USS "Archerfish" torpedoes Japanese aircraft carrier "Shinano," November 29, 1944

Above: Artist’s color rendering of the USS Archer­fish’s tor­pedo strike on the Shi­nano on her maiden voyage, Novem­ber 29, 1944. In 8‑second inter­vals 4 war­heads from a vessel 46 times smaller than its prey deto­nated against Shi­nano’s supposedly impreg­nable hull. At first Shi­nano’s offi­cers weren’t unduly worried about the carrier’s surviv­a­bil­ity and believed its destroyer escorts could tow the listing ship, thou­sands of tons of sea­water hea­vier, to a safe sanc­tu­ary. A single attempt was aborted when tow cables snapped. At 10:18 a.m., 7 hours after the attack, the abandon-ship order was sounded. Chaos reigned. Crew­members, con­scripted Korean laborers, and civil­ian pas­sen­gers had not been drilled on escape pro­ce­dures. Nearly 40 minutes later the mor­tally wounded carrier heeled and sank stern-first. Former destroyer com­mander and sur­vi­vor of the crushing Japa­nese defeat at Mid­way, Cap­tain Toshio Abe, was among Archer­fish’s victims. To sup­press news of the carrier’s embar­ras­sing loss, the 1,081 sur­vi­ving offi­cers, petty offi­cers, enlisted men and the 32 civil­ians were iso­lated on the island of Mitsuko-Jima near Kure Naval Arsenal, Shinano’s destination, until January 1945.

"Shinano" sea trials, Tokyo Bay, November 11, 1944USS "Archerfish", "Shinano" killer

Left: This is just one of two photographs ever taken of the bulbous, clipper bow Shinano, which was built secretly at Yoko­suka Naval Arsenal by seques­tered workers under the watch­ful eyes of the Impe­rial Kem­pei secret police. A civil­ian photo­grapher aboard a harbor tug snapped the photo on Novem­ber 11, 1944, during the Shi­nano’s ini­tial sea trials in Tokyo Bay, just north of the ship­yard where she was built. A Boeing B‑29 recon­nais­sance air­craft took the only other photo­graph 10 days earlier. As seen in this photo­graph, much of Shi­nano’s single hangar was open for ven­ti­la­tion pur­poses at both ends as well as for jet­ti­soning burning aircraft or ordi­nance. Its armored flight deck of 3 inches armor plating and 3/4‑inch ordi­nary steel was designed to with­stand a direct hit by a 1,100‑pound bomb. The joints between the main armored belt and the armored bulk­heads below the water­line were sus­cep­ti­ble to leak­age, and Archer­fish’s tor­pe­does hit that joint. Captain Toshio Abe and his offi­cers scorned Amer­i­can tor­pe­does anyway, which had a poor repu­ta­tion even among some U.S. sailors. It took a full hour before Abe realized the gra­vity of his situ­a­tion, but of course Shi­nano’s fate had already been sealed when she crossed paths with the American sub.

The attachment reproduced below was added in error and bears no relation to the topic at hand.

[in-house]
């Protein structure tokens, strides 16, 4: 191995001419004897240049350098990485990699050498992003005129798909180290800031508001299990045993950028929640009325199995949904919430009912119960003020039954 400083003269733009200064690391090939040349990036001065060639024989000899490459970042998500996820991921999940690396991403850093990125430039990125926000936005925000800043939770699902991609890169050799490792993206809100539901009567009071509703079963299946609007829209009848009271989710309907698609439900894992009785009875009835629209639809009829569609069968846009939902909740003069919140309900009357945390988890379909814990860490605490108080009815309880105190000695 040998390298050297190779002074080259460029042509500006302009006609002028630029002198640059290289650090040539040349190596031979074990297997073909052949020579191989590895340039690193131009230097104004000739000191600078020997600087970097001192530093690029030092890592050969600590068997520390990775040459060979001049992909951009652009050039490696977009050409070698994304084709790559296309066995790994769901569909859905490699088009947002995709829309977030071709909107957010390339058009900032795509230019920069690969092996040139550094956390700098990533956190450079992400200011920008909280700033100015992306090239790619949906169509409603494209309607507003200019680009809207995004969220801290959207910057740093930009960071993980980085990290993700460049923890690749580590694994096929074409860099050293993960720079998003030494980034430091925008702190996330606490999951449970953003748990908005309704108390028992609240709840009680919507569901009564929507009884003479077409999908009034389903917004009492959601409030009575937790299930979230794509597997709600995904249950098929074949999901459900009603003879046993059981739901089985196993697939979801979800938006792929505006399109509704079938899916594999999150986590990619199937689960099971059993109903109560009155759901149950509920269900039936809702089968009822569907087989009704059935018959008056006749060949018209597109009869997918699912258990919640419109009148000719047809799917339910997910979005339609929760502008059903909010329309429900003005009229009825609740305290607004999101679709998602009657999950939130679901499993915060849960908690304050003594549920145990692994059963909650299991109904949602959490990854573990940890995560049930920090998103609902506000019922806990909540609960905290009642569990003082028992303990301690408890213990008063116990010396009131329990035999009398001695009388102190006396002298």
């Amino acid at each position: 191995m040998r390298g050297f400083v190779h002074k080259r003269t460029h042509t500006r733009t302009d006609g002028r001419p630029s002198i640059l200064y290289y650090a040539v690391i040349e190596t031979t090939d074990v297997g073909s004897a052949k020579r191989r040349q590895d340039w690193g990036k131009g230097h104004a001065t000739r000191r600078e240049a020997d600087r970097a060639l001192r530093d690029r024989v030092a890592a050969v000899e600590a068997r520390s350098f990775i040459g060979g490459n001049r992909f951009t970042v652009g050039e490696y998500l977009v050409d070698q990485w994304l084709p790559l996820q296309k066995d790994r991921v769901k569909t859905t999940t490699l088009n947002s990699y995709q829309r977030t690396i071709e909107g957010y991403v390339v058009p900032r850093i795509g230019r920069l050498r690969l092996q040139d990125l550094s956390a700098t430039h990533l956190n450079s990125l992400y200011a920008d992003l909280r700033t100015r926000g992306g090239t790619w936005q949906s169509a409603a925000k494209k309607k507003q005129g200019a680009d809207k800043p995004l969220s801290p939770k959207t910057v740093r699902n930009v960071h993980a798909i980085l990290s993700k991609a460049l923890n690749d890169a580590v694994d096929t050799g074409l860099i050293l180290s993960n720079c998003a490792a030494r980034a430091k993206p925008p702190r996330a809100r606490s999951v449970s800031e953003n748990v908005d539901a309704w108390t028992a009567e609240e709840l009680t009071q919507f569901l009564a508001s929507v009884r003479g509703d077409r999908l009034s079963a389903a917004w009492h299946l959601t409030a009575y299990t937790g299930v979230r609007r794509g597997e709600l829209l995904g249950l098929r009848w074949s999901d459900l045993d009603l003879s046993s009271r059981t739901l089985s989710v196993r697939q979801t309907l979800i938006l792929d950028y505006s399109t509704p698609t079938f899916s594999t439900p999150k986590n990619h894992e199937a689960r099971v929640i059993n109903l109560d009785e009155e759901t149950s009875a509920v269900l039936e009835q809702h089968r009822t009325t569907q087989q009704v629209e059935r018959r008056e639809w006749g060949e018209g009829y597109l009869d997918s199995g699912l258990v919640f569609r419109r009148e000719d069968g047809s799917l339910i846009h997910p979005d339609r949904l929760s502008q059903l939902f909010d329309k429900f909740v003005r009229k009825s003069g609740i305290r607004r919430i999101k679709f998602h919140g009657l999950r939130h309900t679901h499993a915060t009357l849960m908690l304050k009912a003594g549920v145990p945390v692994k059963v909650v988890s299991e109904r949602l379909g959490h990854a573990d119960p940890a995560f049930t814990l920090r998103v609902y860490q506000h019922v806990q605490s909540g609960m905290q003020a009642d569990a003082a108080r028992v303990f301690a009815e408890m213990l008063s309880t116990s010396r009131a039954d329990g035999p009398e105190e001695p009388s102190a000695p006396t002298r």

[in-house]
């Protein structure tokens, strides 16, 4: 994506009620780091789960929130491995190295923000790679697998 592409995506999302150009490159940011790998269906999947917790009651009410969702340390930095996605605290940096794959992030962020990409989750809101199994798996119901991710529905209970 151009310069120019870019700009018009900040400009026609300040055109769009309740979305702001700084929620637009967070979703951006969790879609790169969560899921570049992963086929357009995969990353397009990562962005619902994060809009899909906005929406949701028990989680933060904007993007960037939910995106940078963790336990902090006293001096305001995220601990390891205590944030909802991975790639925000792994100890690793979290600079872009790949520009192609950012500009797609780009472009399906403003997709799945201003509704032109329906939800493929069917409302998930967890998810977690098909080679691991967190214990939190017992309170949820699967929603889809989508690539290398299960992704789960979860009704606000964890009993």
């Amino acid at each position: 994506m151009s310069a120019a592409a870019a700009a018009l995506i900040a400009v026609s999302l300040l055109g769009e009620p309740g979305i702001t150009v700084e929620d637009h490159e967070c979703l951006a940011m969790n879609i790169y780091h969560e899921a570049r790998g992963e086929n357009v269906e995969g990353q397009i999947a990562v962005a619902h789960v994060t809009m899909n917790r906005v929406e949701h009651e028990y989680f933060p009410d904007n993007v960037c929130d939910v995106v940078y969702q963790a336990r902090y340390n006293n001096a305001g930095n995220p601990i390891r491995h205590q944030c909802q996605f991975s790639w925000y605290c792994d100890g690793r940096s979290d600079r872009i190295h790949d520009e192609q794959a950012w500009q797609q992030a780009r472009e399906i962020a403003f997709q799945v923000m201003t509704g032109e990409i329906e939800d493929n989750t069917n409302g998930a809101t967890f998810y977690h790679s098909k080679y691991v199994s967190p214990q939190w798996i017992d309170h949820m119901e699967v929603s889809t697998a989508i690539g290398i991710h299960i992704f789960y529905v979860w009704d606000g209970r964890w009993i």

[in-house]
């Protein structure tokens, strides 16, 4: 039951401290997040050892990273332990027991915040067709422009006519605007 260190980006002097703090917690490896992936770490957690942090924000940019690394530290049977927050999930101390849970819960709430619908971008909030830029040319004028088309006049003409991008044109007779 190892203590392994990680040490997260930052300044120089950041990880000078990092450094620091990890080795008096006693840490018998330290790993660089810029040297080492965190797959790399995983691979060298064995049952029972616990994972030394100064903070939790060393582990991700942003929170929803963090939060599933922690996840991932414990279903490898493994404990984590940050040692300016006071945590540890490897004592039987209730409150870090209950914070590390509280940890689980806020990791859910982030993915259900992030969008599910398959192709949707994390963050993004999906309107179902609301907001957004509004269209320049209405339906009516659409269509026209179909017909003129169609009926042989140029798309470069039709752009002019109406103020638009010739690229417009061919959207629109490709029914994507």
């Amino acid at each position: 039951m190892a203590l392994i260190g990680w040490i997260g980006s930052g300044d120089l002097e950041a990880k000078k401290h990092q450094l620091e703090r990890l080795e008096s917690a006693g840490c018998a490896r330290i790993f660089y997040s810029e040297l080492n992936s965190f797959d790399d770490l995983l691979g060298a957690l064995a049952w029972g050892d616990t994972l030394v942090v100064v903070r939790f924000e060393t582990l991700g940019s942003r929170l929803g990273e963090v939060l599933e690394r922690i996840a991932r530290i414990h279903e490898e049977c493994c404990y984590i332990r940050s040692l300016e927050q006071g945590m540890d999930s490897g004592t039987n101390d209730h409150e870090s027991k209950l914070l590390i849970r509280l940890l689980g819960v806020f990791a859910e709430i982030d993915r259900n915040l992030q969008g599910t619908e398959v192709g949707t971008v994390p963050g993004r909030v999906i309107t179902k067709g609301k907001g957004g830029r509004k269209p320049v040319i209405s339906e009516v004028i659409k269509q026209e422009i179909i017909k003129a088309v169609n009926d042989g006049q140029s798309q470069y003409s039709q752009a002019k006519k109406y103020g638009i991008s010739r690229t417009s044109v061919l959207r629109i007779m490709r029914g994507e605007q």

Right: USS Archerfish’s fifth war cruise was skippered by Com­mander Joseph Enright. Archer­fish (also Archer-Fish) was a Balao-class submarine named for a fish that kills its victims with a lethal blast of water from below. Enright had pre­viously skip­pered a sub and botched a chance at sinking the air­craft carrier Sho­kaku. He and the Archer­fish’s exe­cu­tive offi­cer, Lt. Cmdr. Bob Bob­czyn­ski, put their heads together to plot the antic­i­pated anti­sub­marine zig­zag course of the faster uniden­ti­fied vessel (Shi­nano). Enright even sent a wire­less mes­sage informing Pearl Harbor of his posi­tion and his inten­tions in the event another Amer­i­can sub was better posi­tioned to inter­cept and sink his target. Just after a quarter past three on the morning of Novem­ber 29, 1944, four of Archer­fish’s six Mark 14 torpe­does tore into Shi­nano’s star­board hull con­taining oilers, engines, steering equip­ment, elec­tronic and com­mu­ni­ca­tion gear, and ammu­ni­tion maga­zines—Enright’s aim could not have been better. Once the exis­tence of Shi­nano was dis­covered, the U.S. Navy cred­ited Enright and the Archer­fish crew with sinking the largest war­ship ever sunk by a sub­marine and awarded the sub’s com­mander the Navy Cross, the depart­ment’s second-highest mili­tary deco­ra­tion for extraor­di­nary hero­ism in com­bat; Archerfish received a Presidential Unit Citation.

Japan’s 69,000-Ton Shinano Inaugurates Era of Super-Sized Fleet Carriers, Set in Context